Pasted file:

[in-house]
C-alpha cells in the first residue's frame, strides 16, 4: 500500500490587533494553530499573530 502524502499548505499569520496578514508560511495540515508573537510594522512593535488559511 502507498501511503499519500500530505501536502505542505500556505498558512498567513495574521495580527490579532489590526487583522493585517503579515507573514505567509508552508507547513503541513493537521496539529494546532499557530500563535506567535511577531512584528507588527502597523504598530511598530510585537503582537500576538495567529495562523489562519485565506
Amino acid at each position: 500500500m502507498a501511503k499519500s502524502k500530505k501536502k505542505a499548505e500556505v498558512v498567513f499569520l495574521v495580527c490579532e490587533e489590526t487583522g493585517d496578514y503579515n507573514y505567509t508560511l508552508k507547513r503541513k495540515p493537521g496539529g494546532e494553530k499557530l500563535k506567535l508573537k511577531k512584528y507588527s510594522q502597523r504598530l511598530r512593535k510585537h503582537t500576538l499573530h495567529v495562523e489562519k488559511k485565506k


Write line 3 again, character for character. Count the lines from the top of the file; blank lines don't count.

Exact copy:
Amino acid at each position: 500500500m502507498a501511503k499519500s502524502k500530505k501536502k505542505a499548505e500556505v498558512v498567513f499569520l495574521v495580527c490579532e490587533e489590526t487583522g493585517d496578514y503579515n507573514y505567509t508560511l508552508k507547513r503541513k495540515p493537521g496539529g494546532e494553530k499557530l500563535k506567535l508573537k511577531k512584528y507588527s510594522q502597523r504598530l511598530r512593535k510585537h503582537t500576538l499573530h495567529v495562523e489562519k488559511k485565506k